Through the first four months or so of the 2007 season, Morneau continued to post numbers very similar to the ones he racked up during his MVP campaign in 2006. Then, in August and September, Morneau completely fell apart. After hammering 28 home runs through the end of July, Morneau managed a measly three home runs during the season's final 56 games. The drop-off in power isn't completely shocking, since we saw the same trend even during his magnificent '06 campaign (albeit to a much lesser degree), but in 2007 Morneau lacked a .342 second-half batting average to offset the power outage. His offensive numbers down the stretch last year were dreadful, and it seems completely inexplicable. As far as I'm aware, he had no major injuries, and the drop-off in production did not come along with a noticeable increase in strikeouts or decrease in walks. With all these facts in mind, I'm inclined to pass off Morneau's dud second half as a really bad two-month stretch, rather than a fundamental decline in ability. Considering the massive contract he recently signed, we'd better hope that is the case.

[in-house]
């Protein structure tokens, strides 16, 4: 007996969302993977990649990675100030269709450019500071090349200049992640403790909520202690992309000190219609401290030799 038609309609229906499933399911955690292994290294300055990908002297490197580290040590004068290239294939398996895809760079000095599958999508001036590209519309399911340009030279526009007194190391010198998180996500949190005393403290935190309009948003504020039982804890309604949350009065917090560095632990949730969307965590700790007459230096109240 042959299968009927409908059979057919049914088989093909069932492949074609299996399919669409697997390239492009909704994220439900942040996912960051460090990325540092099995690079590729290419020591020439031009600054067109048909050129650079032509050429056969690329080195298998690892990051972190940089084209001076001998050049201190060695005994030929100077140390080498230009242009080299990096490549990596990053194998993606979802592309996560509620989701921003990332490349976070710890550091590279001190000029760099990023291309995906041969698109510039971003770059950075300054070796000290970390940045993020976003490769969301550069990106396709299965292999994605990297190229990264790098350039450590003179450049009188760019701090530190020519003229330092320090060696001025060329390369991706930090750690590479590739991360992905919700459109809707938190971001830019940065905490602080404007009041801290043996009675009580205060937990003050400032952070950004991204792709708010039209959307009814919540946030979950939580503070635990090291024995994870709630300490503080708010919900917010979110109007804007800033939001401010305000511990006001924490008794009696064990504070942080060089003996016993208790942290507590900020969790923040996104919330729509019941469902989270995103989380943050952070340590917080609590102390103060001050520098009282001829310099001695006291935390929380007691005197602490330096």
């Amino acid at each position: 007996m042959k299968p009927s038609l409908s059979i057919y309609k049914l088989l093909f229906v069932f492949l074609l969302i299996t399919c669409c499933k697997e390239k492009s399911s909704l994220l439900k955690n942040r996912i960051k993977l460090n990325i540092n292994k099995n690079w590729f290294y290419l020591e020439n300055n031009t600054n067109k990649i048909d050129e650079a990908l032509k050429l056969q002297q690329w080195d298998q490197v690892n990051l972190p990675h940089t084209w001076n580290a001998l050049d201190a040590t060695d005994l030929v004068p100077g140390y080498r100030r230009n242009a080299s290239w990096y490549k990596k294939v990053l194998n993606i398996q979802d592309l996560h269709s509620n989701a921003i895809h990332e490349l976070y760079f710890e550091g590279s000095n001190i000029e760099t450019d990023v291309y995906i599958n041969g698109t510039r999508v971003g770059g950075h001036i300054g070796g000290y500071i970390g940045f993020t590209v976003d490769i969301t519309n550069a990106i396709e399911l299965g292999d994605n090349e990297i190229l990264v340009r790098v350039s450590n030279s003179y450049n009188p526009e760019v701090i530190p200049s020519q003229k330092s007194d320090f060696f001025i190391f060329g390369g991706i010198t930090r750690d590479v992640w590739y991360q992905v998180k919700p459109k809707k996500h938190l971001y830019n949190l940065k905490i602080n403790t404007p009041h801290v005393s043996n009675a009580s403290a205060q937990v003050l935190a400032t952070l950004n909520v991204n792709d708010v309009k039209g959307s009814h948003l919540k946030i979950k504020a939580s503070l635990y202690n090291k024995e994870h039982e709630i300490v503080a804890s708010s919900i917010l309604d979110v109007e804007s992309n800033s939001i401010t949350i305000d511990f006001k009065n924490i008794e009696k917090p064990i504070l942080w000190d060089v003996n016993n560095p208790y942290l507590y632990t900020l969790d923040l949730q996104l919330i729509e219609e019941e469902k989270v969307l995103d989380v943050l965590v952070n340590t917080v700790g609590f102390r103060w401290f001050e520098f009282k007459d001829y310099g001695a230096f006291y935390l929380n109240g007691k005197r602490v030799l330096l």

Monday, February 25, 2008
Christensen had some quotes from Ron Gardenhire in one of his blog posts yesterday indicating that the 2008 batting order might be starting to take shape.
“I would like to have him [Justin Morneau] in that 4-spot,” Gardy said. “I think that’s where he belongs.”
So from that, would it be safe to assume he wants Joe Mauer batting second?
“No, I wouldn’t assume that,” Gardy said. “I think that sounds really good, but don’t assume that. I like that. I think [Mauer’s] an on-base percentage guy, and I’d like to have a righthanded bat in between them. … So it makes sense, if we can find a leadoff guy, and if we can find a third hitter, all those things.”